The story of “Barbenheimer” all starts in the darker times of 2020, when Warner Brothers announced “Project Popcorn,” a plan to release Warner Brothers’ entire 2021 slate of movies simultaneously in theaters and on its streaming service Max.
This move displeased theater owners, corporations and independents alike, who needed the draw of blockbusters to re-open after Covid-induced temporary closures. It also pissed off auteur-director Christopher Nolan, who had been making films for Warner Bros. since his 2002 thriller Insomnia.
Having made the studio beaucoup bucks thanks to the Dark Knight trilogy among other films, Nolan made his feelings about Project Popcorn known, stating to The Hollywood Reporter, “Some of our industry’s biggest filmmakers and most important movie stars went to bed the night before thinking they were working for the greatest movie studio and woke up to find out they were working for the worst streaming service.
So Nolan decided to have his next film, Oppenheimer, released by Universal, who set the release date for July 21, 2023. Warner Bros. had slated John Cena’s Looney Tunes film Coyote Vs. ACME to release that day, but instead, replaced that release with lauded indie director Greta Gerwig’s new blockbuster film Barbie, sparking rumors of the studio’s revenge against Nolan for leaving.
“Barbenheimer,” the mash-up name for opening weekend of both highly anticipated movies, has been trending on social media since the start of summer. It started as a movie nerd meme, pitting the two movie studios against each other. What happened when the films released last month was quite the opposite of a competition — it turned out to be an exciting celebration of two wildly different behemoths coming out on the same day. A couple weeks before the July 21 premiere, it became clear that the interest for both films had reached a fever pitch, with eye-popping pre-sales.
Upon “Barbenheimer” release day, the local Terrace Theater had its best weekend in its 25 years of business. It was a common sight to see people dressed in hot pink for a day of seeing both Barbie and Oppenheimer, with many viewers standing around talking about the films afterwards.
Three weeks later, business at the theater is still going strong, said Paul Brown, owner of the Terrace Theater.
“It’s exciting to see two completely different movies, both focused on deeper themes than traditional summer releases, coming from two separate studios who seemed to have decided that they were going to work together in the promotion of their movies. It’s unprecedented and exciting,” he said.
Oppenheimer opens with hyperkinetic shots of light and fire and a shot of a haunted Robert Oppenheimer (Cillian Murphy) looking at a rain puddle. The film’s plot alternates between Oppenheimer answering questions before a jury, his ascension as a celebrated physicist, his doomed relationships and the creation of the atomic bomb.
Leaving an Oppenheimer screening was akin to stepping out of a museum of atrocities. It’s a gripping and dour experience. Surely most people knew that going into a film about the man who worked on the Manhattan Project wouldn’t be a party.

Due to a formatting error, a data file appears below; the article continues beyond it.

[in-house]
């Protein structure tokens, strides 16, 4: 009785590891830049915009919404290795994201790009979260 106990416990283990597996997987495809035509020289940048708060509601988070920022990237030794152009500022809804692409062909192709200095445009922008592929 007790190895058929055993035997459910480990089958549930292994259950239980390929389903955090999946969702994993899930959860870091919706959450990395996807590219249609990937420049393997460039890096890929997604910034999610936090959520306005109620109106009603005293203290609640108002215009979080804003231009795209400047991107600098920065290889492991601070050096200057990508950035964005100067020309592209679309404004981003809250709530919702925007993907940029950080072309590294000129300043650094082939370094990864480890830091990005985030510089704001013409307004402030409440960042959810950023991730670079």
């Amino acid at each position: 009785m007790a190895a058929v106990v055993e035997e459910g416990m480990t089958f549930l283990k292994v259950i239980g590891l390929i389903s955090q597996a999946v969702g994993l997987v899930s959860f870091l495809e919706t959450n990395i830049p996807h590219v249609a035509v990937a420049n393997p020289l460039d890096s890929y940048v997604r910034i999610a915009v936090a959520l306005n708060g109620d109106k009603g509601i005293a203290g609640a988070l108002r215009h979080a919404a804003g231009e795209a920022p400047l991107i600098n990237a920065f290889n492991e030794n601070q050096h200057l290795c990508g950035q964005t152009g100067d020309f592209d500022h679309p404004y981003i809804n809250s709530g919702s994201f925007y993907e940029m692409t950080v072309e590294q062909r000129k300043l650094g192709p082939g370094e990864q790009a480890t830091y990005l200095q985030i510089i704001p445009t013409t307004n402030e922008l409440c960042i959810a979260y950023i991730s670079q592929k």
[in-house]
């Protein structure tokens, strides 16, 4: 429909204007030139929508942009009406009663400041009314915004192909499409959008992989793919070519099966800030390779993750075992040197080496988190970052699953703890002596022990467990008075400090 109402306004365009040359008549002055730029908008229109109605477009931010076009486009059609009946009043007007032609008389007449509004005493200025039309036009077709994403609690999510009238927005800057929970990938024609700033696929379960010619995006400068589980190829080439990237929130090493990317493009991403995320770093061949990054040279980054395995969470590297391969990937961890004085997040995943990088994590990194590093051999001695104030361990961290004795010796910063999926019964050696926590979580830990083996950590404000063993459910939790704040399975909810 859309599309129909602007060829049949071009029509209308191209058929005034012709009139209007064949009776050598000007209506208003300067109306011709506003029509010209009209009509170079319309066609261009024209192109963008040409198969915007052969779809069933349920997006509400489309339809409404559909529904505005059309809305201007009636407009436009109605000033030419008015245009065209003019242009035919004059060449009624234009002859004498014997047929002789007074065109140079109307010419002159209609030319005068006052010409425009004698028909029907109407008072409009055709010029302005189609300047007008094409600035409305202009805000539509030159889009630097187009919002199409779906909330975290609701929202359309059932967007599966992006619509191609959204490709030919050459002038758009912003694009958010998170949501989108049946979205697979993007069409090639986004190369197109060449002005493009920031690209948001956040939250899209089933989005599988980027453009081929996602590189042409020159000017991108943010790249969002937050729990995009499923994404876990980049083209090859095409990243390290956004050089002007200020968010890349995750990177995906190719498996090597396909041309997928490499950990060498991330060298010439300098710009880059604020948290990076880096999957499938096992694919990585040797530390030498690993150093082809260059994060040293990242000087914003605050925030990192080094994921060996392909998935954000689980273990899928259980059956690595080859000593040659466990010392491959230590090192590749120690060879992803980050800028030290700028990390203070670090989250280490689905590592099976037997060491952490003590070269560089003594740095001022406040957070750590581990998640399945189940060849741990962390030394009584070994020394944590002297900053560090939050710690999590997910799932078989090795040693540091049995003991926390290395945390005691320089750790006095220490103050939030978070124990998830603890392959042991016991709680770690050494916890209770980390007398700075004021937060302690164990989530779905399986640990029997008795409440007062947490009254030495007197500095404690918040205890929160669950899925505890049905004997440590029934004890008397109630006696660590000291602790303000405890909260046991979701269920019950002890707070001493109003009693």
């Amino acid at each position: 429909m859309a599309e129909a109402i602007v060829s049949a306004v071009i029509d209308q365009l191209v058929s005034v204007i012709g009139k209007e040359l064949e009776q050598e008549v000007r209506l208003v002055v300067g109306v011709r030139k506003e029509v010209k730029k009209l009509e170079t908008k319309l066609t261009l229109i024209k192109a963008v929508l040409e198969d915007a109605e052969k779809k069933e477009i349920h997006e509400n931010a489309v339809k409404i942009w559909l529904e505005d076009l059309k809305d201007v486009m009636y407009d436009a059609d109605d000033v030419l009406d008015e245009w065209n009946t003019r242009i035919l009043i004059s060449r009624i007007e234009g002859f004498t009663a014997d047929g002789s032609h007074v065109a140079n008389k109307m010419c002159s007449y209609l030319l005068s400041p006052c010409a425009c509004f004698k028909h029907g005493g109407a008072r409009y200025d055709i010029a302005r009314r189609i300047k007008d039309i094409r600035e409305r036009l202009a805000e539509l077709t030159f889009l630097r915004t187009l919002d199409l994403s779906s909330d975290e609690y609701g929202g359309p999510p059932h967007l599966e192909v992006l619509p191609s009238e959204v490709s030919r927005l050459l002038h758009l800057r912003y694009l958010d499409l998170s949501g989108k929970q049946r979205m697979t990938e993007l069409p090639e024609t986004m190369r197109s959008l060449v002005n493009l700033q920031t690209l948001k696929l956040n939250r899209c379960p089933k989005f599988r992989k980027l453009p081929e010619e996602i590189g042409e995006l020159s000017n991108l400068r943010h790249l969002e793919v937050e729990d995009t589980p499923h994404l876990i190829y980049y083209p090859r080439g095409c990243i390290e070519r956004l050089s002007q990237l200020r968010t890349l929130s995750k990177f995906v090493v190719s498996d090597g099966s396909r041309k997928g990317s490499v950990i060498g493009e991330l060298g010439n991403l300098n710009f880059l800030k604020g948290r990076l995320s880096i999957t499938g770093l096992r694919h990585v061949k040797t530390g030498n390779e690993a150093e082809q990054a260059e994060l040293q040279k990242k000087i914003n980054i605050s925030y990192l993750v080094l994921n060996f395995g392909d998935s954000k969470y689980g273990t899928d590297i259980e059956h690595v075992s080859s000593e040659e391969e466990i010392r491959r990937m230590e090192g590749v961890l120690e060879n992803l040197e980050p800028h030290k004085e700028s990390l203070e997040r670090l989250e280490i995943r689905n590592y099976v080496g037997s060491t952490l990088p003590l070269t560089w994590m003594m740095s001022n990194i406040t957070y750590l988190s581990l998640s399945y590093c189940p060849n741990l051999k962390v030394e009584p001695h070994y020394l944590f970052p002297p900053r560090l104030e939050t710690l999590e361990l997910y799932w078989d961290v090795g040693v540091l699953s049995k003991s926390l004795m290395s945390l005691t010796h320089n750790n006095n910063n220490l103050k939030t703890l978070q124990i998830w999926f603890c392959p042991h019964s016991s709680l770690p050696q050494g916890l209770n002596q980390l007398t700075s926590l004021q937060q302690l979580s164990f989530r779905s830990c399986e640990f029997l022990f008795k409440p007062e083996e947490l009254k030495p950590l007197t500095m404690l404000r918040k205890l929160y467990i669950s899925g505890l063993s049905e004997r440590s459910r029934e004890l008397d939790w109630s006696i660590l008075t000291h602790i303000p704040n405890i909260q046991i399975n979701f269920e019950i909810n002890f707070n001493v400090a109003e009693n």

All the performances, but particularly Murphy’s, are solid. And the moments where the film teeters into experimentalism during some of Oppenheimer’s anxiety scenes were a welcome touch.
While some choose to see Barbie before Oppenheimer, I decided to treat it like a dinner — go with the big, three-hour serious and salty meal first, and follow it up with the sweet and fluffy dessert. I think I made the right choice.
Though the two films have seemingly nothing in common, after seeing both, the double-feature viewer is left in a state of existential questioning.
As for Barbie, it starts one day in the candy-colored, female-led world of Barbie Land when Stereotypical Barbie (Margot Robbie) asks, “Do you guys ever think about dying?” From there, she leaves Ken (Ryan Gosling) behind to journey into the real world, where she swiftly learns about patriarchy and its consequences.
The humor in the film ranges from subtle and nuanced to blunt and absurd. I knew that Gerwig would, at the very least, deliver an entertaining film. I didn’t expect it to be as rewarding as it was considering it was a film based on a toy. I walked away from that movie with a big, dumb grin on my face. (Especially after the film’s conclusion, a montage set to a moving Billie Eilish song.) Notably, the film makes history as the biggest-ever box office release for a female director.
Barbie pondered her point of her existence, while Oppenheimer pondered the point of creating something which can wipe out everyone’s existence. I’m still not sure which I liked more, both contained elements I loved. I’m a sucker for absurd humor and heart-tugging humanity, so Gerwig’s Barbie had me at hello. Then again, miserable stories about the cold cruel nature of man, like Oppenheimer, are my jazz as well. I guess I’ll have to do another double feature.
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